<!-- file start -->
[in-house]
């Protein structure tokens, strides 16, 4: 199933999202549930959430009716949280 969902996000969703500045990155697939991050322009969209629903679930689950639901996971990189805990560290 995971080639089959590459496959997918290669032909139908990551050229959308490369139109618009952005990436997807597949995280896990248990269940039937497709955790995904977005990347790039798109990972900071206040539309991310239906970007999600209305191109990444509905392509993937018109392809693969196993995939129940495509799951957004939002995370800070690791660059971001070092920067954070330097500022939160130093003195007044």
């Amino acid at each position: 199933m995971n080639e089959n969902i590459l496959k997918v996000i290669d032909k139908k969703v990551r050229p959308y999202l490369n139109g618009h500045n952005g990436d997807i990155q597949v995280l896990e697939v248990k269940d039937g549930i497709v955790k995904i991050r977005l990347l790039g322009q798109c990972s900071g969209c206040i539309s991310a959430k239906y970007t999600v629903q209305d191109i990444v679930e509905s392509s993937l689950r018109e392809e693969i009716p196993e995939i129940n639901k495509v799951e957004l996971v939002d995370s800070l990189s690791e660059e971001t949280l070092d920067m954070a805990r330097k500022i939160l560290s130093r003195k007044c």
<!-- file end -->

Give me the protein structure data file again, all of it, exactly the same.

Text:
[in-house]
């Protein structure tokens, strides 16, 4: 199933999202549930959430009716949280 969902996000969703500045990155697939991050322009969209629903679930689950639901996971990189805990560290 995971080639089959590459496959997918290669032909139908990551050229959308490369139109618009952005990436997807597949995280896990248990269940039937497709955790995904977005990347790039798109990972900071206040539309991310239906970007999600209305191109990444509905392509993937018109392809693969196993995939129940495509799951957004939002995370800070690791660059971001070092920067954070330097500022939160130093003195007044």
């Amino acid at each position: 199933m995971n080639e089959n969902i590459l496959k997918v996000i290669d032909k139908k969703v990551r050229p959308y999202l490369n139109g618009h500045n952005g990436d997807i990155q597949v995280l896990e697939v248990k269940d039937g549930i497709v955790k995904i991050r977005l990347l790039g322009q798109c990972s900071g969209c206040i539309s991310a959430k239906y970007t999600v629903q209305d191109i990444v679930e509905s392509s993937l689950r018109e392809e693969i009716p196993e995939i129940n639901k495509v799951e957004l996971v939002d995370s800070l990189s690791e660059e971001t949280l070092d920067m954070a805990r330097k500022i939160l560290s130093r003195k007044c």